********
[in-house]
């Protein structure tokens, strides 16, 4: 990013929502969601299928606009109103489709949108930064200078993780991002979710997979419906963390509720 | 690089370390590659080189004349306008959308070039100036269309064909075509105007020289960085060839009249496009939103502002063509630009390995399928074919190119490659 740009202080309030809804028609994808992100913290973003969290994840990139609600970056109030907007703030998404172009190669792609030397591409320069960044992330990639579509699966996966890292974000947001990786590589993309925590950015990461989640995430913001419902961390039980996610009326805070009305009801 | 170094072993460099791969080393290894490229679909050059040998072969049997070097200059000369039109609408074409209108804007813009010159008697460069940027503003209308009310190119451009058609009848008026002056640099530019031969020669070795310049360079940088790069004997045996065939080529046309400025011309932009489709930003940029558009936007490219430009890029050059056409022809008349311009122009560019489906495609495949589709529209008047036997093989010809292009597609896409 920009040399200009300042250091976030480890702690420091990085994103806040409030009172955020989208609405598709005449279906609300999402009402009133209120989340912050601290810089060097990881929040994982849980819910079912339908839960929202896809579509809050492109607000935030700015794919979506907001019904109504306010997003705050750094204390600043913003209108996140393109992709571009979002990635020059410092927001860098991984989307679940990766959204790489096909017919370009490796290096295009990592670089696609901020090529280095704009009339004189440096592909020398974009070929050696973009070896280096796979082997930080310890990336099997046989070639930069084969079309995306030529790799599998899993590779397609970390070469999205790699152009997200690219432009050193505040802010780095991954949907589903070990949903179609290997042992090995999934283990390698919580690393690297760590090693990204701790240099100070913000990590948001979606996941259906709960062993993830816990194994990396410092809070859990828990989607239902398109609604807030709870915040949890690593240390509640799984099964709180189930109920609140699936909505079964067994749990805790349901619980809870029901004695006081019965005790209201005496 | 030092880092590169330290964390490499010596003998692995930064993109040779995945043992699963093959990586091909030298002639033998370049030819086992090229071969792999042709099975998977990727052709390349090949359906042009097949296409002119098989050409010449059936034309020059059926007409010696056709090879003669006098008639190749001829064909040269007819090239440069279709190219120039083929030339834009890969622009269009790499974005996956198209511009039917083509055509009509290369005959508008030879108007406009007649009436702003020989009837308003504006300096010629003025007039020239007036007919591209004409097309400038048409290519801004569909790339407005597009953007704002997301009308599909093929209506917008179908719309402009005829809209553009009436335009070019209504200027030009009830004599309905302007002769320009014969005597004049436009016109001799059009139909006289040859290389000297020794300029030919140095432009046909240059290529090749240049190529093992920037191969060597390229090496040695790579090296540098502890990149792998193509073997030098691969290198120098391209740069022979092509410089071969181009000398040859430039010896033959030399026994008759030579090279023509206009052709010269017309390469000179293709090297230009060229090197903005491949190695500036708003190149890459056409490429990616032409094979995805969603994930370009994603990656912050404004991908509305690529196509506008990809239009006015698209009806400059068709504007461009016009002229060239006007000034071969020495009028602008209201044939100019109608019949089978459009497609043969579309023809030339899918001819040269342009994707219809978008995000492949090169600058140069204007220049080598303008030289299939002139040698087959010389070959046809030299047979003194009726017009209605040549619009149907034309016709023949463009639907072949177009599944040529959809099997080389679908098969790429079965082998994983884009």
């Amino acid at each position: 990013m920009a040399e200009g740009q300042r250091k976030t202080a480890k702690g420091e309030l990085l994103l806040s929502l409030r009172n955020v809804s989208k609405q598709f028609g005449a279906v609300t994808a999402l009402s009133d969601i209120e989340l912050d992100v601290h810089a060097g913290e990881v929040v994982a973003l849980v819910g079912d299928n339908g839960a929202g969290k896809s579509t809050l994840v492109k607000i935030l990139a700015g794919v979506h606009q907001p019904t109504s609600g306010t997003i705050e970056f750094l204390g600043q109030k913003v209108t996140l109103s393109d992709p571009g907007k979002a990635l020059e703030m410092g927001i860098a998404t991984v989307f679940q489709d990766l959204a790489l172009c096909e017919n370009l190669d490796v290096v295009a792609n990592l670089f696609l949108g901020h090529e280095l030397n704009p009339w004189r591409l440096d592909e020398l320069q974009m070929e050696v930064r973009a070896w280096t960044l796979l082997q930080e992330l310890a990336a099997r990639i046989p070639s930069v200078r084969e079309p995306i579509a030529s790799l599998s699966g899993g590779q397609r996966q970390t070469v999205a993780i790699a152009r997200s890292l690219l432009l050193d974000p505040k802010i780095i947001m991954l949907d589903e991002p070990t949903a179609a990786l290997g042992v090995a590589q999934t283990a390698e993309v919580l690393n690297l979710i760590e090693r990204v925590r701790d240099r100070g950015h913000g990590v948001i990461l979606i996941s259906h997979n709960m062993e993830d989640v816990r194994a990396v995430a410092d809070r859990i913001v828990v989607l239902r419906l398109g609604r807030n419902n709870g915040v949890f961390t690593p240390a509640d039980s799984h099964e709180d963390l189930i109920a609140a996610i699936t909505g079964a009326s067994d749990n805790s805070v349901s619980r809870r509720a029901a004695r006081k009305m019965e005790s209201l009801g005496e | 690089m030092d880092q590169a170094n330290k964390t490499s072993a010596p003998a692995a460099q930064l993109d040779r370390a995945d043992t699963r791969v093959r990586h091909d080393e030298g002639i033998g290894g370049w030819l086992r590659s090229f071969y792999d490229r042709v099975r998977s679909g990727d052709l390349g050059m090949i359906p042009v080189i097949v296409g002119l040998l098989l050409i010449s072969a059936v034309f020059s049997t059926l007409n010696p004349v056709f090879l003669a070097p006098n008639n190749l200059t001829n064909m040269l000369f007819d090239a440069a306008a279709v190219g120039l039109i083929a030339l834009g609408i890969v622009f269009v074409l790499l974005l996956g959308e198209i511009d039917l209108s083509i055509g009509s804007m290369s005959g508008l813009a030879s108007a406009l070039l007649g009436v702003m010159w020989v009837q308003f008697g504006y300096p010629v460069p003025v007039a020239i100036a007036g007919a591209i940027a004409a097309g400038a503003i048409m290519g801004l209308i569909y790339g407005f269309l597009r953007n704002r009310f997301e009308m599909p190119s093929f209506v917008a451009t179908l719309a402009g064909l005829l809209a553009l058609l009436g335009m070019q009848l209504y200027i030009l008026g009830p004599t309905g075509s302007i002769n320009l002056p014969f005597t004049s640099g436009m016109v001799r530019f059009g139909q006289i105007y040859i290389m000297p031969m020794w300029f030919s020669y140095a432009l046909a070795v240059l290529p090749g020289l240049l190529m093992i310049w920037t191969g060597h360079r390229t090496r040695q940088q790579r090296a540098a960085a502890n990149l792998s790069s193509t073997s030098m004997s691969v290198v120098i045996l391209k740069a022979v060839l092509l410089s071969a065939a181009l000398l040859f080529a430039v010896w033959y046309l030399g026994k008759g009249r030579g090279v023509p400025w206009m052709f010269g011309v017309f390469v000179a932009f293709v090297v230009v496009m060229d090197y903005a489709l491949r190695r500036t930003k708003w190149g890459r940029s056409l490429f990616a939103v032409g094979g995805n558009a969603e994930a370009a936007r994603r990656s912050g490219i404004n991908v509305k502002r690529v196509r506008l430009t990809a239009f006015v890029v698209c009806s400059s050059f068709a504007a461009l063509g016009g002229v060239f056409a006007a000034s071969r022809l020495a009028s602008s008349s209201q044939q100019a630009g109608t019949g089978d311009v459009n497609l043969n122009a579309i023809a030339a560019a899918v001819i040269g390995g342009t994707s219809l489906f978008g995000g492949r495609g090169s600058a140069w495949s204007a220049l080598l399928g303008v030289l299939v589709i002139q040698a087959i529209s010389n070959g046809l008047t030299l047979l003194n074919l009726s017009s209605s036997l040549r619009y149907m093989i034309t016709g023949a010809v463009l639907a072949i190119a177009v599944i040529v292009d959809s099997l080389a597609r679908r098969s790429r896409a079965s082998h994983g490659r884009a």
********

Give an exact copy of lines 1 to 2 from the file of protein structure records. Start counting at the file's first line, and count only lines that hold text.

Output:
[in-house]
């Protein structure tokens, strides 16, 4: 990013929502969601299928606009109103489709949108930064200078993780991002979710997979419906963390509720 | 690089370390590659080189004349306008959308070039100036269309064909075509105007020289960085060839009249496009939103502002063509630009390995399928074919190119490659 740009202080309030809804028609994808992100913290973003969290994840990139609600970056109030907007703030998404172009190669792609030397591409320069960044992330990639579509699966996966890292974000947001990786590589993309925590950015990461989640995430913001419902961390039980996610009326805070009305009801 | 170094072993460099791969080393290894490229679909050059040998072969049997070097200059000369039109609408074409209108804007813009010159008697460069940027503003209308009310190119451009058609009848008026002056640099530019031969020669070795310049360079940088790069004997045996065939080529046309400025011309932009489709930003940029558009936007490219430009890029050059056409022809008349311009122009560019489906495609495949589709529209008047036997093989010809292009597609896409 920009040399200009300042250091976030480890702690420091990085994103806040409030009172955020989208609405598709005449279906609300999402009402009133209120989340912050601290810089060097990881929040994982849980819910079912339908839960929202896809579509809050492109607000935030700015794919979506907001019904109504306010997003705050750094204390600043913003209108996140393109992709571009979002990635020059410092927001860098991984989307679940990766959204790489096909017919370009490796290096295009990592670089696609901020090529280095704009009339004189440096592909020398974009070929050696973009070896280096796979082997930080310890990336099997046989070639930069084969079309995306030529790799599998899993590779397609970390070469999205790699152009997200690219432009050193505040802010780095991954949907589903070990949903179609290997042992090995999934283990390698919580690393690297760590090693990204701790240099100070913000990590948001979606996941259906709960062993993830816990194994990396410092809070859990828990989607239902398109609604807030709870915040949890690593240390509640799984099964709180189930109920609140699936909505079964067994749990805790349901619980809870029901004695006081019965005790209201005496 | 030092880092590169330290964390490499010596003998692995930064993109040779995945043992699963093959990586091909030298002639033998370049030819086992090229071969792999042709099975998977990727052709390349090949359906042009097949296409002119098989050409010449059936034309020059059926007409010696056709090879003669006098008639190749001829064909040269007819090239440069279709190219120039083929030339834009890969622009269009790499974005996956198209511009039917083509055509009509290369005959508008030879108007406009007649009436702003020989009837308003504006300096010629003025007039020239007036007919591209004409097309400038048409290519801004569909790339407005597009953007704002997301009308599909093929209506917008179908719309402009005829809209553009009436335009070019209504200027030009009830004599309905302007002769320009014969005597004049436009016109001799059009139909006289040859290389000297020794300029030919140095432009046909240059290529090749240049190529093992920037191969060597390229090496040695790579090296540098502890990149792998193509073997030098691969290198120098391209740069022979092509410089071969181009000398040859430039010896033959030399026994008759030579090279023509206009052709010269017309390469000179293709090297230009060229090197903005491949190695500036708003190149890459056409490429990616032409094979995805969603994930370009994603990656912050404004991908509305690529196509506008990809239009006015698209009806400059068709504007461009016009002229060239006007000034071969020495009028602008209201044939100019109608019949089978459009497609043969579309023809030339899918001819040269342009994707219809978008995000492949090169600058140069204007220049080598303008030289299939002139040698087959010389070959046809030299047979003194009726017009209605040549619009149907034309016709023949463009639907072949177009599944040529959809099997080389679908098969790429079965082998994983884009």